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Healthcare providers’ knowledge, experience and challenges of reporting adverse events following immunisation: a qualitative study

Overview of attention for article published in BMC Health Services Research, August 2013
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About this Attention Score

  • Above-average Attention Score compared to outputs of the same age (57th percentile)

Mentioned by

twitter
4 tweeters

Citations

dimensions_citation
16 Dimensions

Readers on

mendeley
55 Mendeley
Title
Healthcare providers’ knowledge, experience and challenges of reporting adverse events following immunisation: a qualitative study
Published in
BMC Health Services Research, August 2013
DOI 10.1186/1472-6963-13-313
Pubmed ID
Authors

Adriana Parrella, Annette Braunack-Mayer, Michael Gold, Helen Marshall, Peter Baghurst

Abstract

Healthcare provider spontaneous reporting of suspected adverse events following immunisation (AEFI) is central to monitoring post-licensure vaccine safety, but little is known about how healthcare professionals recognise and report to surveillance systems. The aim of this study was explore the knowledge, experience and attitudes of medical and nursing professionals towards detecting and reporting AEFI.

Twitter Demographics

The data shown below were collected from the profiles of 4 tweeters who shared this research output. Click here to find out more about how the information was compiled.

Mendeley readers

The data shown below were compiled from readership statistics for 55 Mendeley readers of this research output. Click here to see the associated Mendeley record.

Geographical breakdown

Country Count As %
United States 1 2%
Canada 1 2%
Unknown 53 96%

Demographic breakdown

Readers by professional status Count As %
Student > Master 20 36%
Student > Ph. D. Student 8 15%
Student > Bachelor 7 13%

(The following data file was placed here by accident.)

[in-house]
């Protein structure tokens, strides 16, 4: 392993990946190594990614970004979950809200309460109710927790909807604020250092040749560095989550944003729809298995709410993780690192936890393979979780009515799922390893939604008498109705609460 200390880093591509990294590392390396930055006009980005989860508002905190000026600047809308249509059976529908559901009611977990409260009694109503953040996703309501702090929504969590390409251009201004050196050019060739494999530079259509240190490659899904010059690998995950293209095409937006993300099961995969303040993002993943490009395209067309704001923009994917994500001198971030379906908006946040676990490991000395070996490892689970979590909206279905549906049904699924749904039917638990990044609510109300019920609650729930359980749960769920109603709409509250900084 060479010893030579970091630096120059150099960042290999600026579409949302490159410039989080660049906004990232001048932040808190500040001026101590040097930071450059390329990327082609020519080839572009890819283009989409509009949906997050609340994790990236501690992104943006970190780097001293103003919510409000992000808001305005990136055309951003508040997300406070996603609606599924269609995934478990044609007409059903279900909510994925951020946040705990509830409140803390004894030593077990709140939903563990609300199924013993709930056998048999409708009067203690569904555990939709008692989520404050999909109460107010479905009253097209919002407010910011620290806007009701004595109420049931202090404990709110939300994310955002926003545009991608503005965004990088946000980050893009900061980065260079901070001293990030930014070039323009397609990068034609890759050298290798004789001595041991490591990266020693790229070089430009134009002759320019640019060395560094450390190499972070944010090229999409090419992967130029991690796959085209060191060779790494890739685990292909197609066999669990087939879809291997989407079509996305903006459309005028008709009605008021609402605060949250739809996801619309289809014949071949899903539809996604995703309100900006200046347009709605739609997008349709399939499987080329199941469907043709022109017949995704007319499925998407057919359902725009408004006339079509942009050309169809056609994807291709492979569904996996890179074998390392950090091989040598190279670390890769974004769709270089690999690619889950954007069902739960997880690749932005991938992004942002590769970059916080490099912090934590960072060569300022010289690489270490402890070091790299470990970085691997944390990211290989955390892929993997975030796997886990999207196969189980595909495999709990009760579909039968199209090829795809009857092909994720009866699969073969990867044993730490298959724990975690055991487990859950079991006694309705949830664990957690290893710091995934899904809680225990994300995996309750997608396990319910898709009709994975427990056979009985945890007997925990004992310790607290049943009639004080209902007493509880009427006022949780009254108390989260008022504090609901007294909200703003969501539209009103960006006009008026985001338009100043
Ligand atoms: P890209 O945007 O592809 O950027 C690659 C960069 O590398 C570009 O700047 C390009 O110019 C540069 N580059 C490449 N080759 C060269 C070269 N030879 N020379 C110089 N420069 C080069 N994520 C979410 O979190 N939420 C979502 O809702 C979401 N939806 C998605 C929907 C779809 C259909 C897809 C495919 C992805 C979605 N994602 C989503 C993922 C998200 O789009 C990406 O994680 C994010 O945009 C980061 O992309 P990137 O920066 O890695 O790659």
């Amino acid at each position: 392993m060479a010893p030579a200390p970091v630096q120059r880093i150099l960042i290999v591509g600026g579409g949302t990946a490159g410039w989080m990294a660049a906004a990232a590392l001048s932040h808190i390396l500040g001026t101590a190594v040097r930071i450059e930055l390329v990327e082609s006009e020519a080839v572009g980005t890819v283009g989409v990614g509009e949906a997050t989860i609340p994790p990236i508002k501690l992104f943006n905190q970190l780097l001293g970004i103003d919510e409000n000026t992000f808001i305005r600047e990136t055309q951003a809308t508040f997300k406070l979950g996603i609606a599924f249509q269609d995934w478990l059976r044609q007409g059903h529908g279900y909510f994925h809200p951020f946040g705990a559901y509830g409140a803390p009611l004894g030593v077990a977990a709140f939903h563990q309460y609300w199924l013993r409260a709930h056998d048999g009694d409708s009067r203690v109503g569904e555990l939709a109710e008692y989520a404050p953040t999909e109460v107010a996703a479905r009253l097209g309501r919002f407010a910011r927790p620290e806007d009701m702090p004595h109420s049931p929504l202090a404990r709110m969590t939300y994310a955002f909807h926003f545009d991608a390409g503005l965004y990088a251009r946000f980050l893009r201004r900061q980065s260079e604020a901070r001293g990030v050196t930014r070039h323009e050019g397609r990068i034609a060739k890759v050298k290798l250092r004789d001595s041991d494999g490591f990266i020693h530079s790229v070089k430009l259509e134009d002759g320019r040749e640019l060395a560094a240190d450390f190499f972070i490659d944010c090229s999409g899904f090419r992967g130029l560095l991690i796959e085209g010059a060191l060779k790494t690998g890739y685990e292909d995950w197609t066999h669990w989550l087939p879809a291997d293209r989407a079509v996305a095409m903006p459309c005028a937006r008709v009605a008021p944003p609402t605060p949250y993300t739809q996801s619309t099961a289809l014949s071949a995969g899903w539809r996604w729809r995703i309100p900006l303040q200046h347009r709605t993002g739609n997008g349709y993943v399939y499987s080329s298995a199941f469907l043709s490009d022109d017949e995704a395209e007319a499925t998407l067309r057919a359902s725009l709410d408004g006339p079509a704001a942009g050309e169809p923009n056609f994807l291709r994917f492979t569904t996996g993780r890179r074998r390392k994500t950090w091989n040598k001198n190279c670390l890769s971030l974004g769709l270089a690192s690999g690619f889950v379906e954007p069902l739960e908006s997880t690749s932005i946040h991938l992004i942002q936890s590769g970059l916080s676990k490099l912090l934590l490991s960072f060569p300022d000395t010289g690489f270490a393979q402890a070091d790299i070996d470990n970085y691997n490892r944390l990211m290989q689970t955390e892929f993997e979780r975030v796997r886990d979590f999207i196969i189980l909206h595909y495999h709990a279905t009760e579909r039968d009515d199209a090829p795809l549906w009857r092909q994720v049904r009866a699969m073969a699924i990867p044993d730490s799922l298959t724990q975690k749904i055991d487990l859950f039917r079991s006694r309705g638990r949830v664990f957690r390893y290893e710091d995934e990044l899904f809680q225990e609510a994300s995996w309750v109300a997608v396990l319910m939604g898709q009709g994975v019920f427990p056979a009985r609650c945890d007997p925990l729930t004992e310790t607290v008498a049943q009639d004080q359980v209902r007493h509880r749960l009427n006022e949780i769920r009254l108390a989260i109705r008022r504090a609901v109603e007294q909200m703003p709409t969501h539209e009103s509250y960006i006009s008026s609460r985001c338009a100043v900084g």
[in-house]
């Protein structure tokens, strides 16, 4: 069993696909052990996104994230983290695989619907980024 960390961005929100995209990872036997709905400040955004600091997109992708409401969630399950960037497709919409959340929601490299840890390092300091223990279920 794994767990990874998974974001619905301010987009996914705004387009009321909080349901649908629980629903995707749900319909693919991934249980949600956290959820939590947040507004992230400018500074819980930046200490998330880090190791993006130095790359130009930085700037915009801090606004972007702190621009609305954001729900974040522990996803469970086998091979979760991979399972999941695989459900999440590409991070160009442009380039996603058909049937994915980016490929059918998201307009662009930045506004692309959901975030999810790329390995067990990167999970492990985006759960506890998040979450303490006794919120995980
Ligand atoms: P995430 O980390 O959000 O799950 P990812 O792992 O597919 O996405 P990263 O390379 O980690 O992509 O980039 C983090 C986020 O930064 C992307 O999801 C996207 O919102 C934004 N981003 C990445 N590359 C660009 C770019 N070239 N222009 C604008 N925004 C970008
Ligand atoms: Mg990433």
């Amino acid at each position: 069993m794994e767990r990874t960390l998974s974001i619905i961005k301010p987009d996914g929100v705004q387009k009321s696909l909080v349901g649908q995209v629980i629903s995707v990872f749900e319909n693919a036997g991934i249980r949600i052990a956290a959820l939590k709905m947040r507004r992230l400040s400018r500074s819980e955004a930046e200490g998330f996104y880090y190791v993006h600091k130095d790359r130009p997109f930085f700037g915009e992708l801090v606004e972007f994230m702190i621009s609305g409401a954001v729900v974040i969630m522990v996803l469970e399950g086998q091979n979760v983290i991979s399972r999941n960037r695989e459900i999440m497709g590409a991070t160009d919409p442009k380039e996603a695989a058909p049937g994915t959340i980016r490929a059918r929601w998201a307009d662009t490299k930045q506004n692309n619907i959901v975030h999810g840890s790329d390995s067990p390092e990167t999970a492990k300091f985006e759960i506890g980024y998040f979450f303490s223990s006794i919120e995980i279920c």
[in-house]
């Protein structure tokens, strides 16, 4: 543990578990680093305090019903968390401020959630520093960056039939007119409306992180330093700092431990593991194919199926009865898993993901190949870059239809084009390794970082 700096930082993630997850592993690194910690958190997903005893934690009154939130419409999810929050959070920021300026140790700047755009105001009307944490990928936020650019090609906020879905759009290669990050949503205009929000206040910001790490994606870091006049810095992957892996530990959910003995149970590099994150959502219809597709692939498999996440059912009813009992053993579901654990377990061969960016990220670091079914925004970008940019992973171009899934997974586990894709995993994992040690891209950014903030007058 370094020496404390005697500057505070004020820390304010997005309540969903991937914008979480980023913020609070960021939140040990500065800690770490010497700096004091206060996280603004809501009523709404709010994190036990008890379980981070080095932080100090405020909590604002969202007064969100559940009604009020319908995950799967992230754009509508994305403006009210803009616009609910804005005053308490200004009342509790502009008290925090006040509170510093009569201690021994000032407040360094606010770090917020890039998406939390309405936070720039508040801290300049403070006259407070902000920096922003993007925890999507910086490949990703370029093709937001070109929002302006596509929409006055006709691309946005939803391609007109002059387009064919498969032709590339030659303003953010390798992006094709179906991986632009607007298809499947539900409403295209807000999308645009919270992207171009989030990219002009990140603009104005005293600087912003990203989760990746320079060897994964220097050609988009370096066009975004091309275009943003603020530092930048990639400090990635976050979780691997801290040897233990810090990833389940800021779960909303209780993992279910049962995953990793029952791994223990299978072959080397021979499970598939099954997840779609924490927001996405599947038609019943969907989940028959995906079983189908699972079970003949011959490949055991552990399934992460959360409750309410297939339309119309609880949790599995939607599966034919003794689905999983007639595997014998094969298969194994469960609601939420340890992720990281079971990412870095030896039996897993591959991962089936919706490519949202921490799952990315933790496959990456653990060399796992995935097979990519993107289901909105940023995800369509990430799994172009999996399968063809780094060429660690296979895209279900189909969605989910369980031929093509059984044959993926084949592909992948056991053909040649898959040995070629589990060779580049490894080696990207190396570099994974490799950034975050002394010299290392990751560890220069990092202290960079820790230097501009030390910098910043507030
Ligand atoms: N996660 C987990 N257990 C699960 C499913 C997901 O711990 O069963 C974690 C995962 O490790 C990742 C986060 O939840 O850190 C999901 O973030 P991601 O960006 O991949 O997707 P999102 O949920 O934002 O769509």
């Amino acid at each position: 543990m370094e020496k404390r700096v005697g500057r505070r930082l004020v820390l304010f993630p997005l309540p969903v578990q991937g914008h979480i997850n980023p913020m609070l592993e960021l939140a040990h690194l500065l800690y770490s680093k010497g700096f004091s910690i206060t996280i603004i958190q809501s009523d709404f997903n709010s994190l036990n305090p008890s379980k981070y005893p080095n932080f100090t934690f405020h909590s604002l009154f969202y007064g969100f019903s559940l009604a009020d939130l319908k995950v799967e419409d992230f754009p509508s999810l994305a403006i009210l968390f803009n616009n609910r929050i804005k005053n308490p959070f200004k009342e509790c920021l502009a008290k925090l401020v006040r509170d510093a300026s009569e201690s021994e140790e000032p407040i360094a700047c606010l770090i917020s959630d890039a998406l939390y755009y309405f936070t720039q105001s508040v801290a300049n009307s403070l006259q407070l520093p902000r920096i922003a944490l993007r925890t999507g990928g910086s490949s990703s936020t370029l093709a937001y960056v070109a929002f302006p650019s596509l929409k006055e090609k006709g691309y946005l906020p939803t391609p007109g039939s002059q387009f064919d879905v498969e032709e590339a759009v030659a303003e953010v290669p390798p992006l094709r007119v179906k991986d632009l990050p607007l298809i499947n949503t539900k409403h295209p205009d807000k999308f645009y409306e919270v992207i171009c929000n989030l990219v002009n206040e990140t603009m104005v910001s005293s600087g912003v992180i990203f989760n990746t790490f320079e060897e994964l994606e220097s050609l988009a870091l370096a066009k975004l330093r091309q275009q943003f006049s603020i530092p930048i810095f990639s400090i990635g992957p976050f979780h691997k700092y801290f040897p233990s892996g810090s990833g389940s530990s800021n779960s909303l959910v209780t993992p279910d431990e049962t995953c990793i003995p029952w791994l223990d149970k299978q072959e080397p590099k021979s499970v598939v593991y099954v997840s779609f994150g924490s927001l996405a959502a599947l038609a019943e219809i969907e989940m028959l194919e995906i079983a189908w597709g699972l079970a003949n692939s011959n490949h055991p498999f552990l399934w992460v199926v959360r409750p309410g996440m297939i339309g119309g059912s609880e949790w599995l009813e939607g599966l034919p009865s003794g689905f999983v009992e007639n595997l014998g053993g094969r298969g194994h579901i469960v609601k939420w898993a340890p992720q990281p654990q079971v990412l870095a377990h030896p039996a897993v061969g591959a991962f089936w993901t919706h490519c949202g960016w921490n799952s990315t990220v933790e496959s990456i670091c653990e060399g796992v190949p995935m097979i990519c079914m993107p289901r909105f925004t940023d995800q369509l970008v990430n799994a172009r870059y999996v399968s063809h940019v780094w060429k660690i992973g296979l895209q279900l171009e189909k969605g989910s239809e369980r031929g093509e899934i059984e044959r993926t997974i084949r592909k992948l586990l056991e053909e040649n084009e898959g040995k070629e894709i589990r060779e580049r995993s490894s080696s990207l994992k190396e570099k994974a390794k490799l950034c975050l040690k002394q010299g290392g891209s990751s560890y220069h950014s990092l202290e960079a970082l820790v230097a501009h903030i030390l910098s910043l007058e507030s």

Unspecified 6 11%
Student > Doctoral Student 3 5%
Other 11 20%
Readers by discipline Count As %
Medicine and Dentistry 21 38%
Nursing and Health Professions 11 20%
Unspecified 8 15%
Agricultural and Biological Sciences 5 9%
Social Sciences 4 7%
Other 6 11%

Attention Score in Context

This research output has an Altmetric Attention Score of 2. This is our high-level measure of the quality and quantity of online attention that it has received. This Attention Score, as well as the ranking and number of research outputs shown below, was calculated when the research output was last mentioned on 22 February 2017.
All research outputs
#6,707,023
of 12,372,945 outputs
Outputs from BMC Health Services Research
#2,285
of 4,083 outputs
Outputs of similar age
#61,816
of 150,922 outputs
Outputs of similar age from BMC Health Services Research
#8
of 11 outputs
Altmetric has tracked 12,372,945 research outputs across all sources so far. This one is in the 44th percentile – i.e., 44% of other outputs scored the same or lower than it.
So far Altmetric has tracked 4,083 research outputs from this source. They typically receive a little more attention than average, with a mean Attention Score of 6.4. This one is in the 41st percentile – i.e., 41% of its peers scored the same or lower than it.
Older research outputs will score higher simply because they've had more time to accumulate mentions. To account for age we can compare this Altmetric Attention Score to the 150,922 tracked outputs that were published within six weeks on either side of this one in any source. This one has gotten more attention than average, scoring higher than 57% of its contemporaries.
We're also able to compare this research output to 11 others from the same source and published within six weeks on either side of this one. This one is in the 18th percentile – i.e., 18% of its contemporaries scored the same or lower than it.